Rachel Brenke [00:29:46] I never recommend this ever. You’ll see people on Facebook go to say be S.P. but have liability insurance and but insurances don’t cover everything. So when we’re looking at the entity like the type you just mentioned, I’ll come back to them in a second. We’re looking at the entity and we’re we also want to think about other things for protection contracts and liability insurance. So these are going to be layers. You don’t want to substitute one for the other. Several photographers. I primarily recommend the Limited Liability Company or LLC. That’s because I primarily work with a lot of single photographers. Not your marital or relationship status, but like it’s just you. Corporations sometimes can be overkill for smaller businesses just because it costs more or there’s more administrative. You’re going to need to have someone do an assessment for you. I don’t know. I mean other statistics, but we hardly ever recommend corporations unless two major things. You’re going to have other owners in the business. And then also, do you anticipate on having investors down the line?

Jenn Bruno Smith: [00:30:51] Right right. So the first step then for someone that might be just starting their business and they want to make sure that it’s legal will be the very first thing that someone should do if they are opening up their doors.

Rachel Brenke: [00:31:05] It’s not even your entity. You want to you’re choosing a business name. And so you’re using choosing one. That’s not your name. You want to make sure that you’re not infringing on someone’s trademark.

Rachel Brenke: [00:31:16] And a business lawyer that doesn’t have IP knowledge probably wouldn’t have started there. But the reason I start there so that you guys do the proper checks, because if you go out to the business name, then do your LLC, your insurance, your contract, your Facebook page and all of that. Yeah. You’re putting out a name that’s an fringing on someone’s trademark. You’re then liable. So always start with double-checking the business name, making sure that it’s available, not just in your state, but check nationwide here in the US and then you can move. So like your entity, your insurance, get your contracts and that sort of stuff.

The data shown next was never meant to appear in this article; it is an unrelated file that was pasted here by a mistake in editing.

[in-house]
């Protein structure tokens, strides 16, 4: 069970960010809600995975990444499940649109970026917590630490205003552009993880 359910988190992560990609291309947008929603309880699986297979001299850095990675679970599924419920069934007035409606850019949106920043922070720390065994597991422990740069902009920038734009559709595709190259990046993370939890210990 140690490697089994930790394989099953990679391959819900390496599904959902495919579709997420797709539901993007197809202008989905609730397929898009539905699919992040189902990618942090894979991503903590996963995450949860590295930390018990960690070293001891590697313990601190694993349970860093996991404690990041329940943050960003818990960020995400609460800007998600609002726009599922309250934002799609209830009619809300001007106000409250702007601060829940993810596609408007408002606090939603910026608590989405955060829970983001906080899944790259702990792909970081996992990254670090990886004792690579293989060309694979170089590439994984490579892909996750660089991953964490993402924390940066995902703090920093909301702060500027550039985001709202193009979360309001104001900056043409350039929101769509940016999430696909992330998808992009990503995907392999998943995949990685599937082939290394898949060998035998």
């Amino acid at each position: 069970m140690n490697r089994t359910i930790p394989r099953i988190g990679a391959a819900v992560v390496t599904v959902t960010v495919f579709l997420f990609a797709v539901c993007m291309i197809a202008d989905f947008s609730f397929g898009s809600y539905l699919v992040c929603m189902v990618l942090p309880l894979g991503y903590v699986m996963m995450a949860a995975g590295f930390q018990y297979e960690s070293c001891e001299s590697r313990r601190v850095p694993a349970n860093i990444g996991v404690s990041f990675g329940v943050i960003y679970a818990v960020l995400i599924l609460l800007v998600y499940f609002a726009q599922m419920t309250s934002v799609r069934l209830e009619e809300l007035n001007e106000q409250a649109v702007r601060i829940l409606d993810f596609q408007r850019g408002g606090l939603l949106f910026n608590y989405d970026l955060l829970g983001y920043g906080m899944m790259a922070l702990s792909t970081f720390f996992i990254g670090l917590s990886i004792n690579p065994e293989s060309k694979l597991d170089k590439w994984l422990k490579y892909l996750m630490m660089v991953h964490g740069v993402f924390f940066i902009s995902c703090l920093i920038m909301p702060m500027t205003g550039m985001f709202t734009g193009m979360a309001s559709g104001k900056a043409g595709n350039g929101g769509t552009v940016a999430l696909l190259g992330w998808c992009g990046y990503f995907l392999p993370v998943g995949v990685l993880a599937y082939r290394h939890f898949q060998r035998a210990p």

Jenn Bruno Smith: [00:31:50] That’s great. That’s really helpful because I’m sure a lot of people get hung up on that. Where do we even start? What’s the very first thing to do? So yeah. This has been so helpful and so, so much good stuff here. Thank you so much for your time. So if people want to find you, if they want to follow you, where can they find you at?

Rachel Brenke: [00:32:11] You guys can find me at thelawtog.com. We also have a Facebook group of like fifty thousand members, a year’s worth of post, a really good active community that you can dig in. No stupid questions. Ask away. Ask away. People will help. And if you have any questions specifically like about what we talked about here, feel free to submit through the Facebook page or the contact form or we have a chatbox on the website myself and the team will be more than happy to continue the conversation.

Jenn Bruno Smith: [00:32:38] This has been wonderful. And thank you guys so much for listening. If you’re catching us on YouTube, make sure you hit subscribe. If you are listening to us on the podcast, give us a five-star review. It really does matter. So thank you so much. Thank you so much for your time, Rachel. It’s been so good meeting you and sharing your knowledge.

Rachel Brenke: [00:32:58] Yeah of course. I look forward to talking to you guys.

Jenn Bruno Smith: [00:32:59] Awesome. Thank you.